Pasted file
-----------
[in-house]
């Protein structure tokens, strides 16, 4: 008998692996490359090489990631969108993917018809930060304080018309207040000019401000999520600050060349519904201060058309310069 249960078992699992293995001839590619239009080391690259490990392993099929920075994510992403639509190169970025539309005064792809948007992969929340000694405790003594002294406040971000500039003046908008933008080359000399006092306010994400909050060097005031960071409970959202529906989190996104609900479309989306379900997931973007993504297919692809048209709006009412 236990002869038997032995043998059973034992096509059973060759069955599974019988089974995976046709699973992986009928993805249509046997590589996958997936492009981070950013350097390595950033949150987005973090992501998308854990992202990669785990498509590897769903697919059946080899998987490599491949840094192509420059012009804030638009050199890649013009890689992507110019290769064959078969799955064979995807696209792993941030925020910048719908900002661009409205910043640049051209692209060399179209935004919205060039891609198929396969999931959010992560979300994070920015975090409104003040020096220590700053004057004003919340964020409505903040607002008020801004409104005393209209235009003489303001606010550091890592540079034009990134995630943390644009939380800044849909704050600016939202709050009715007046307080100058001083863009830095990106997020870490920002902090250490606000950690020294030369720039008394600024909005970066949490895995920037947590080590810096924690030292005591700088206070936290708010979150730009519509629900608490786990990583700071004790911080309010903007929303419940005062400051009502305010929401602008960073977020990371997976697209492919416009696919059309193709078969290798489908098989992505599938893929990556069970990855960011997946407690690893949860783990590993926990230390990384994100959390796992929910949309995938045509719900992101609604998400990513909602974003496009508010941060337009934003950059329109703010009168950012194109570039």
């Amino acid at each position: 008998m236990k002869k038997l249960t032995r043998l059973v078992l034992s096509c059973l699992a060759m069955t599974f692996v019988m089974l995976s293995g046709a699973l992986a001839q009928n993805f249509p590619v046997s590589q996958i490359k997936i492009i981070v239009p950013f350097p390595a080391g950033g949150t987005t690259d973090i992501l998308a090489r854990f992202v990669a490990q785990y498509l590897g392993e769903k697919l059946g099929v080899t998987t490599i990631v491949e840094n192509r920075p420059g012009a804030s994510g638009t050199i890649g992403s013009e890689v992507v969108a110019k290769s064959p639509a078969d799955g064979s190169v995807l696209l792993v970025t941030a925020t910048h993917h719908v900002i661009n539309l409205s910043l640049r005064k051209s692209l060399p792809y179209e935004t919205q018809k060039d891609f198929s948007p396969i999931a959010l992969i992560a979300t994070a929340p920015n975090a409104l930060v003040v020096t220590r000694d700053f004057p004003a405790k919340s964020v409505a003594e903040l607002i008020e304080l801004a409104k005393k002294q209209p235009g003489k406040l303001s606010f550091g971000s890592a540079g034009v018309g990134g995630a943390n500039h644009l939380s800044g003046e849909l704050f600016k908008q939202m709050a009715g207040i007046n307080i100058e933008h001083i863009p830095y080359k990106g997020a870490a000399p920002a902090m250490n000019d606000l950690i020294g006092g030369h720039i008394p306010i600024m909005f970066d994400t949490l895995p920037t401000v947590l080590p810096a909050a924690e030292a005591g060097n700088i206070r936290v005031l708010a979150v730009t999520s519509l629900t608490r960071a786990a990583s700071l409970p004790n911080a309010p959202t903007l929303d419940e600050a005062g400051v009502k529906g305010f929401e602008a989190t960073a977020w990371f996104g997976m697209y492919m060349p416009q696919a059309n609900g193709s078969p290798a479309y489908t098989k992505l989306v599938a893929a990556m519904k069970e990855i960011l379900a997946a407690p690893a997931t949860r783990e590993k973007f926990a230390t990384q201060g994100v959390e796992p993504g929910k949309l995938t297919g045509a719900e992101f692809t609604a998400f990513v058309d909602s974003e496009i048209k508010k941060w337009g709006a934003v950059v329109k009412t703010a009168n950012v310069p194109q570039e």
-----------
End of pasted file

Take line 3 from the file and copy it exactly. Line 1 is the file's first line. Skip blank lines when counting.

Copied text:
């Amino acid at each position: 008998m236990k002869k038997l249960t032995r043998l059973v078992l034992s096509c059973l699992a060759m069955t599974f692996v019988m089974l995976s293995g046709a699973l992986a001839q009928n993805f249509p590619v046997s590589q996958i490359k997936i492009i981070v239009p950013f350097p390595a080391g950033g949150t987005t690259d973090i992501l998308a090489r854990f992202v990669a490990q785990y498509l590897g392993e769903k697919l059946g099929v080899t998987t490599i990631v491949e840094n192509r920075p420059g012009a804030s994510g638009t050199i890649g992403s013009e890689v992507v969108a110019k290769s064959p639509a078969d799955g064979s190169v995807l696209l792993v970025t941030a925020t910048h993917h719908v900002i661009n539309l409205s910043l640049r005064k051209s692209l060399p792809y179209e935004t919205q018809k060039d891609f198929s948007p396969i999931a959010l992969i992560a979300t994070a929340p920015n975090a409104l930060v003040v020096t220590r000694d700053f004057p004003a405790k919340s964020v409505a003594e903040l607002i008020e304080l801004a409104k005393k002294q209209p235009g003489k406040l303001s606010f550091g971000s890592a540079g034009v018309g990134g995630a943390n500039h644009l939380s800044g003046e849909l704050f600016k908008q939202m709050a009715g207040i007046n307080i100058e933008h001083i863009p830095y080359k990106g997020a870490a000399p920002a902090m250490n000019d606000l950690i020294g006092g030369h720039i008394p306010i600024m909005f970066d994400t949490l895995p920037t401000v947590l080590p810096a909050a924690e030292a005591g060097n700088i206070r936290v005031l708010a979150v730009t999520s519509l629900t608490r960071a786990a990583s700071l409970p004790n911080a309010p959202t903007l929303d419940e600050a005062g400051v009502k529906g305010f929401e602008a989190t960073a977020w990371f996104g997976m697209y492919m060349p416009q696919a059309n609900g193709s078969p290798a479309y489908t098989k992505l989306v599938a893929a990556m519904k069970e990855i960011l379900a997946a407690p690893a997931t949860r783990e590993k973007f926990a230390t990384q201060g994100v959390e796992p993504g929910k949309l995938t297919g045509a719900e992101f692809t609604a998400f990513v058309d909602s974003e496009i048209k508010k941060w337009g709006a934003v950059v329109k009412t703010a009168n950012v310069p194109q570039e």